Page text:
Neutron activation analysis provides an accurate elemental assessment of body compositional compartments; the analytical technique identifies skeletal, muscle, protein, and fat masses. Our irradiator system uses 56241AmBe sources (4.4·107 n/s each) which can be arranged in four basic geometries to examine body sizes from a preterm infant (500 g, 30 cm) to a very large adult (120 kg, 2m). Both in vivo and human cadaver studies have been performed. Precisions of 1 to 2% for total body Ca, P, Na, and Cl have been obtained.
Mixed gamma-ray point sources consisting of 152Eu and 154Eu were prepared from a solution of EuCl3 containing both isotopes. Gamma-rays emitted from these isotopes were used to establish the relative efficiency curves of
HPGe detector, which were converted to absolute ones using gamma-ray sources of well-known activities. Gamma-ray attenuation
correction factors were taken into account. Accuracies of activity measurements of the prepared sources were checked by measuring
other sources of well-known activities and confirmed by simulating the absolute efficiency curve at distance of 15 cm from
the detector window using the DETEFF software. The prepared sources were then submitted to quality control tests.
Radium-228 was separated from aged thorium nitrate by liquid-liquid, two-phase, extraction and extensively purified, principally
by ion-exchange chromatography. The radioactivity concentration of the purified radium-228 was measured by means of liquid-scintillation
β-particle measurements of the228Ac daughter (corrected for progeny ingrowth). The results were confirmed by Ge(Li)well-detector intercomparison with radium-228
in equilibrium with its thorium-232 precursor which had been measured gravimetrically. Three hundred ampoules were provided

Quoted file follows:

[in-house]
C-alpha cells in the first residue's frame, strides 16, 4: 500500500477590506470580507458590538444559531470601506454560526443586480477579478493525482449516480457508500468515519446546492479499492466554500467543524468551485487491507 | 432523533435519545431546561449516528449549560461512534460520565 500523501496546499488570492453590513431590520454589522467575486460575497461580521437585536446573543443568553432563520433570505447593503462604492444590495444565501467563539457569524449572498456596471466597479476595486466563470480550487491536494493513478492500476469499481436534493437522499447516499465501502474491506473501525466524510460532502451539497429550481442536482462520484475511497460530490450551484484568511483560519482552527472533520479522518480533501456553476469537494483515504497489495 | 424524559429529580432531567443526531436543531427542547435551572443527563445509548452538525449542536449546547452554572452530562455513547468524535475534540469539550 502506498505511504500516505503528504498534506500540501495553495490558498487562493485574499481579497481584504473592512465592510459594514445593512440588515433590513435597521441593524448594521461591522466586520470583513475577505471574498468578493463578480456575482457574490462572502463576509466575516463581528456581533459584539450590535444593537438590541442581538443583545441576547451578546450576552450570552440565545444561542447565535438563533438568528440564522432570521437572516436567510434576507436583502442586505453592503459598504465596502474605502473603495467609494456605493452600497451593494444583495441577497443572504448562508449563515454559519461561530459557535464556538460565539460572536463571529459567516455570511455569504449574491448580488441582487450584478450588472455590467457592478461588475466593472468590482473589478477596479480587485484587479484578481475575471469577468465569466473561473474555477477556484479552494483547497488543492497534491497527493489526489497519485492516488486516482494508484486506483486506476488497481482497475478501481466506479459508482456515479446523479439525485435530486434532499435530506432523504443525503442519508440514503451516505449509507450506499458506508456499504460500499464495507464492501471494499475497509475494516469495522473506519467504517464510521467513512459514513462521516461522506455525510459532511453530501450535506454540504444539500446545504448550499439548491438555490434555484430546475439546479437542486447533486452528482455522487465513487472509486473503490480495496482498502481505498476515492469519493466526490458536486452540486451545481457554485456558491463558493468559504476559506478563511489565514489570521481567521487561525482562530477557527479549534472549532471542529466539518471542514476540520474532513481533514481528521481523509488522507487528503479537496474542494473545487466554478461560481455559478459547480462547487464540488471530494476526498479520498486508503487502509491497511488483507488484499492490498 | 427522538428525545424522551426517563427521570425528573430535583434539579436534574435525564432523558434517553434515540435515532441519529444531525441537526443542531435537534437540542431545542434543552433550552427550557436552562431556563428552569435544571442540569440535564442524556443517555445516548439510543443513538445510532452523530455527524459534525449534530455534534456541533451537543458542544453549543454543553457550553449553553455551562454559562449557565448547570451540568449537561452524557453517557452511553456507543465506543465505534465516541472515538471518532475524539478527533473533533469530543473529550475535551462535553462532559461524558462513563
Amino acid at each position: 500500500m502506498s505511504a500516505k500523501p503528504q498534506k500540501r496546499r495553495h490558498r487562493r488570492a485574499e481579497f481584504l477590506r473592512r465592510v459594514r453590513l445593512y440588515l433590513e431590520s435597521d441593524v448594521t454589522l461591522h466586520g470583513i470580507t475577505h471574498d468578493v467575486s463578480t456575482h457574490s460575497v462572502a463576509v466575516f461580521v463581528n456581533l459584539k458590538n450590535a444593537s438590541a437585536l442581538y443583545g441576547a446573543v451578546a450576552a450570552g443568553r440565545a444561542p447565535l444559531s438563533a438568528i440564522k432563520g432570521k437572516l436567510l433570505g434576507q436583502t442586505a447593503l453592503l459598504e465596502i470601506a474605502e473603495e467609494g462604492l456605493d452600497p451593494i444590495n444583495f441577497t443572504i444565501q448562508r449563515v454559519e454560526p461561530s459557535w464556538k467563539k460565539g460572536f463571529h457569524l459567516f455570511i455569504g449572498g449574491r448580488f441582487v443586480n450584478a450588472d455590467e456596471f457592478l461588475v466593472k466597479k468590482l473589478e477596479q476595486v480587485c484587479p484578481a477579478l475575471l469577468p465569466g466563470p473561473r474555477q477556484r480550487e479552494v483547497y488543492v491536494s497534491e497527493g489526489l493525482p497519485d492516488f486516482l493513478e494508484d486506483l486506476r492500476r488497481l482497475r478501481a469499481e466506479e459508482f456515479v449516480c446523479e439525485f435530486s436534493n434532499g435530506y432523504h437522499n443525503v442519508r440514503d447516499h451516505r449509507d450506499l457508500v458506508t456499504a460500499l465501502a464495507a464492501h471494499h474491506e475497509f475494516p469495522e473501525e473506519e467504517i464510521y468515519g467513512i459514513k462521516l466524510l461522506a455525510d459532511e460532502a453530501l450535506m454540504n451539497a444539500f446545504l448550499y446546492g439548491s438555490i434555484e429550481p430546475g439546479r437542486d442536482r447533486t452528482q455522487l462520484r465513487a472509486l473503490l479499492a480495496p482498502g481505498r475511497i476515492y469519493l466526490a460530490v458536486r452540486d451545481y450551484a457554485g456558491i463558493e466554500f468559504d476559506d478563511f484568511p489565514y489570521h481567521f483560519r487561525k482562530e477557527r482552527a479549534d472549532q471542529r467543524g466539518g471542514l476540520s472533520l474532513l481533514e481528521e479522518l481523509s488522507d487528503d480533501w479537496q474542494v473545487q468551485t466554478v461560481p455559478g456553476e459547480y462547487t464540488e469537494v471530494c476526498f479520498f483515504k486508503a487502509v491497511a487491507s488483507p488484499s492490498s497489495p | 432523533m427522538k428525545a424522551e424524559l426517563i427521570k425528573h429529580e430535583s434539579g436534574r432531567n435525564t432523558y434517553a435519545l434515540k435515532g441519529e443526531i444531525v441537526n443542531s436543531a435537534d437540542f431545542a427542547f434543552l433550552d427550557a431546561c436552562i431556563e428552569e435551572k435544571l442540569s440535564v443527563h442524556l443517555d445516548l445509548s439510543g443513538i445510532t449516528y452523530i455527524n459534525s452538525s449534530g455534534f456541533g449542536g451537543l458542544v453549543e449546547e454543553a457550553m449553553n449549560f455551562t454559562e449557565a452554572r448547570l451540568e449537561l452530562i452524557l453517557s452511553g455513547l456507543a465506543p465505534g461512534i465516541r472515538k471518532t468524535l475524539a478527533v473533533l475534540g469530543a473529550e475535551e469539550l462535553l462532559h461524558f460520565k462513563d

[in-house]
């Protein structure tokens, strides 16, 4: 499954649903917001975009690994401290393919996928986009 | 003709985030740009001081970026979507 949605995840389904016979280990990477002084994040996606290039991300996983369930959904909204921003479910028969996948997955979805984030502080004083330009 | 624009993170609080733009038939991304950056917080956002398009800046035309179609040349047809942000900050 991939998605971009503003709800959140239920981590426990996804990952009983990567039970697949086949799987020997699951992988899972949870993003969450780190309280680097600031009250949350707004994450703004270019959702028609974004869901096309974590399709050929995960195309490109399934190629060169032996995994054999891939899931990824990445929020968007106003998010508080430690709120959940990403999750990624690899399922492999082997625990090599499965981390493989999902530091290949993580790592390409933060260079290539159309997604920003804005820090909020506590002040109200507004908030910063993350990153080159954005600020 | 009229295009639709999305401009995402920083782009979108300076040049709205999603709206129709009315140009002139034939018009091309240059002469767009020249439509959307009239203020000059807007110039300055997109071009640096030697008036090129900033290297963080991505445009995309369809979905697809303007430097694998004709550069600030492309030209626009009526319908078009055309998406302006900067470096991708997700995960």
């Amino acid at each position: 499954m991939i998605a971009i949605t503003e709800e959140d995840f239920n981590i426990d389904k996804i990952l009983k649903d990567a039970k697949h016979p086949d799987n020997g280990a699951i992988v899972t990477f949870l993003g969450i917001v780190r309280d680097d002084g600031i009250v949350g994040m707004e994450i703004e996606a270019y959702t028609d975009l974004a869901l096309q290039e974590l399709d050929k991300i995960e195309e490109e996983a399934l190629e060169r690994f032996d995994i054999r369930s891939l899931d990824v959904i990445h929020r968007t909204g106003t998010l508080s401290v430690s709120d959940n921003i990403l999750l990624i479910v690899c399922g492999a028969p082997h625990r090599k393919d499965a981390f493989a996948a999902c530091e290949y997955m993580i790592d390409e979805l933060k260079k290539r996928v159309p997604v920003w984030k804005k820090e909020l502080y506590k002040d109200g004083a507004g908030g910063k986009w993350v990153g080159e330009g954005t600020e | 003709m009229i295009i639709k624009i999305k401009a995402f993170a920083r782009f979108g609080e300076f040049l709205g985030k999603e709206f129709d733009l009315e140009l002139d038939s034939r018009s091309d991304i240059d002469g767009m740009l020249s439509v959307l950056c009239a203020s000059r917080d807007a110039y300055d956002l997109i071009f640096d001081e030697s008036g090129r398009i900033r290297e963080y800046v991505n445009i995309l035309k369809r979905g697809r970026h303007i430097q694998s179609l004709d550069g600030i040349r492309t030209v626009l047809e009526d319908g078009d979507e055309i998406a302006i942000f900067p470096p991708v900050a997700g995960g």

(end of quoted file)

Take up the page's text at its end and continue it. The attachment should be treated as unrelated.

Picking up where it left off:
to the U.S. Environmental Protection Agency, Las Vegas, for distribution.
The addition of54Mn and65Zn to a nine-radionuclide standard (containing241Am.,109Cd.57Co,139Ce,203Hg.113Sn,137Cs,88Y, and60Co) provides the capability to determine the extent of coincidence summing for gamma rays from88Y and60Co. A method for correcting the efficiency points at 1332 keV (60Co) and 1836 keV (88Y) for coincidence summing is presented.
The thermal behavior of a drawn PET fiber has been investigated by thermomechanical analysis, TMA, and by differential scanning calorimetry, DSC. Above the glass transition temperature of 79°C, the fiber shrinks to a maximum of 8% of the initial length. Temperature modulated TMA enabled the separation of the thermal expansion from the overlapping shrinkage during the first heating and to calculate the expansivity,
e and the shrinkage coefficient,
s, independent of each other. Young's modulus, E, was measured by TMA with modulation of the tensile stress. Hence, it was possible to record the behavior of
s and E during the structural changes by combining both modulations in a single measurement.A new technique was developed to calibrate the sample temperature. With this, accurate control of the modulated temperature of the specimen was achieved, independent of the changing heating rate.